1915 – With the head coaching duties split between Foulds and Warren Caryell and many players off to fight for the armed services, Toronto slipped to second place with a 4-2 record. O’Connor set a Big Four record with 21 career converts, while Argonaut teammate Doug Garrett won the scoring title with 42 points.

1916 to 1918 – No games played due to the Great War.

1919 – With the First World War finally over, the IRFU resumed full operation, and the surprise of the year was the unexpected first place finish of the Montreal Football Club. Under new Head Coach Sinc McEvenue, the Argonauts finished 3-3-0 with a second place tie in the standings with Hamilton. Argos’ Garrett again won the scoring title with 25 points.

1920 – Toronto, coached by Mike Rodden, rallied to a first place finish and a 5-1-0 record. The Argos played a semi-final game against the Toronto Rowing Club which the Boatmen won, but a disputed call resulted in the rescheduling of the game with the second-half being replayed. The Argonauts eventually won that game 5-2, but lost the Grey Cup to the UofT 16-3.

1921 – LIONEL CONACHER! By the time the regular season was over, the “Big Train,” as he was nicknamed, had set an IRFU scoring record of 85 points on 14 touchdowns, including 12 rushing. The Argos posted a perfect first place 6-0-0 record with McEvenue back as head coach and a record 167 scoring points. Toronto defeated first the UofT Varsity team and Toronto Parkdale in the playoffs, then shut out the Edmonton Eskimos 23-0 in the first East-West Grey Cup finale.

1922 – With his backfield partner Harry Batstone gone, Conacher still won the scoring title with 56 points and set another IRFU record of 33 singles for new Argo head coach Jack O’Connor. Although scoring fewer touchdowns, Conacher rushed for 950 yards and powered Toronto to an unbeaten 5-0-1 record. In their first playoff game, the Argonauts defeated Toronto Parkdale. In the second game against Queen’s, Conacher was the entire Argo attack rushing a record 35 times for 232 yards. However, it was not enough as Toronto lost the tight game 12-11.

1923 – Both Hamilton and Toronto lost only one game all season long but Toronto ended up in second spot with a 3-1-2 win-loss-tie record due to a final regular schedule contest loss to the Tigers. Toronto led in points scored with 71, and Dunc Monro won the scoring title with 23.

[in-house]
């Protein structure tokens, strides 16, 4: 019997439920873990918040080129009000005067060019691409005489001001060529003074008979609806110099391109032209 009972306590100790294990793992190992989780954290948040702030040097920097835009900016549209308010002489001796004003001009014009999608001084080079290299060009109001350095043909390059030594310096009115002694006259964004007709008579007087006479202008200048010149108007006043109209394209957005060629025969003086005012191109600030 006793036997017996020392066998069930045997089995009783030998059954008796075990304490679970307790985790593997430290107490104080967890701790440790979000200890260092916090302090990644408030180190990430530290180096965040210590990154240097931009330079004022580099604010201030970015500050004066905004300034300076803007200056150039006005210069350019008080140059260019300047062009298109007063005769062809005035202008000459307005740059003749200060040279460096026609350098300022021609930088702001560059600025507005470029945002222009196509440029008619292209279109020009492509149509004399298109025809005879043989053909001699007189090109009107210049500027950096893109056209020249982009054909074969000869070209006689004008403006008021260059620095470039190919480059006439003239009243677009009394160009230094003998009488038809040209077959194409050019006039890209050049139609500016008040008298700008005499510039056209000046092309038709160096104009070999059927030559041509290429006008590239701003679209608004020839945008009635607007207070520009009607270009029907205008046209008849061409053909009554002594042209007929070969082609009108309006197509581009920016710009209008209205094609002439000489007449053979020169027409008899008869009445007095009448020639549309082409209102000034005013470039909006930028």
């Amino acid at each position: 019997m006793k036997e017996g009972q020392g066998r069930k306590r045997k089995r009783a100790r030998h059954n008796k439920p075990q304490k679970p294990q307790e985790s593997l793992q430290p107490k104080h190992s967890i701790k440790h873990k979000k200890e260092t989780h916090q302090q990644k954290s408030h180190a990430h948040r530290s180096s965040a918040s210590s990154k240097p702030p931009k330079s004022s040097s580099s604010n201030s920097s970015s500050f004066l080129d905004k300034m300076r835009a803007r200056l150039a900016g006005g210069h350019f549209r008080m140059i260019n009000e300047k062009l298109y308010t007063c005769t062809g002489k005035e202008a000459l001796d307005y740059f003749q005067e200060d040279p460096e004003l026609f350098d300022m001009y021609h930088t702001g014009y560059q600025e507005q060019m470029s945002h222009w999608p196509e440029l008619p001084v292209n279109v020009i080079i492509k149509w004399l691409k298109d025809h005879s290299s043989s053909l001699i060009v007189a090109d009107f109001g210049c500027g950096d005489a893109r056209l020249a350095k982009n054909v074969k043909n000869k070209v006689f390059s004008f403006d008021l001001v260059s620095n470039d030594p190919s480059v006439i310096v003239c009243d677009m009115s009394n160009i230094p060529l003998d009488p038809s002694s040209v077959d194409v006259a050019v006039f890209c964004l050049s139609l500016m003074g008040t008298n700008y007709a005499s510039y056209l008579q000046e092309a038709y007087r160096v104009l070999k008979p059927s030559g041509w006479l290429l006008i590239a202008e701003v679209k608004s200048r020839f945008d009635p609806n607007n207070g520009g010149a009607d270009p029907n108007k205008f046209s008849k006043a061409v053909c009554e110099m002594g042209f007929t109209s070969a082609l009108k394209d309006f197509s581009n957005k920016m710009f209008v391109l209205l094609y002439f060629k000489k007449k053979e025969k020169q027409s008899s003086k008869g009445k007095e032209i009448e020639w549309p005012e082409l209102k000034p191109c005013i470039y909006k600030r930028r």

1924 – All season Toronto trailed the Hamilton Tigers eventually finishing second place in the standings and a 4-2-0 record. For the second time in Argonauts history, two players combined on a punt return for a score. Against Ottawa, Archie Thomas and Gord Thom ran 125 yards for the major.

1925 – The Argonauts completely reversed their record and finished 2-4-0. Ottawa, now called the Senators, finished in first place, and went on to win the Grey Cup.

1926 – Although Rodden returned to the Argonauts coaching helm, Ottawa again finished in
first place, with their only loss of the season coming at the hands of the Argonauts 24-0.  Hank Sinclair scored the final touchdown of the game. The win gave Toronto a tie for second place with Hamilton as each club had a 3-3, win-loss record.

1927 – The Boatmen, coached by Frank Knight, settled for third place with a 2-3-1 record. Dunc Monro led the Argos with 24 points, almost half of the team’s total scoring output.

1928 – Toronto went from bad to worse ending up in a dead last tie with Montreal. Both
teams posted disappointing 1-4-1 marks. Against Ottawa, Frank Turville scored 18 points, equalling a club record of eight singles in one game and rushing for 177 yards.

1929 – Under Head Coach Buck McKenna, Toronto finished third with a 3-3-0. Frank Turville won the scoring title with 34 points, including 16 singles.

1930 – The Depression was in full swing and so were the Hamilton Tigers. They finished the season with a 4-0-2 mark, while Toronto had to settle for second place with a 4-1-1 mark.

1931 – Frank Turville won the scoring title with 26 points. The first completed Argonaut forward pass was successfully thrown: a 25-yard effort from Teddy Morris to Bill Darling against Hamilton on October 10. In a contest against Ottawa on October 31, Toronto’s Moe Charney made Argo history by intercepting an enemy forward pass. It was the first official pass interception.

1932 – With the Toronto coaching duties split between McKenna and Lew Hayman, it was another break-even year for the Boatmen, as they finished in third place again with three wins against three losses.

1933 – In his first season as Head Coach, Lew Hayman’s Argos started off the year by losing
two games in a row, but ended up by winning their last four to tie Montreal for first place. In the playoffs, the Argos knocked off Montreal and Winnipeg and then won the Grey Cup against the Sarnia lmperials. During the season, Argo history was made on October 21 when Andy Mullan threw Toronto’s first touchdown pass going 15 yards to Jack Taylor for the score.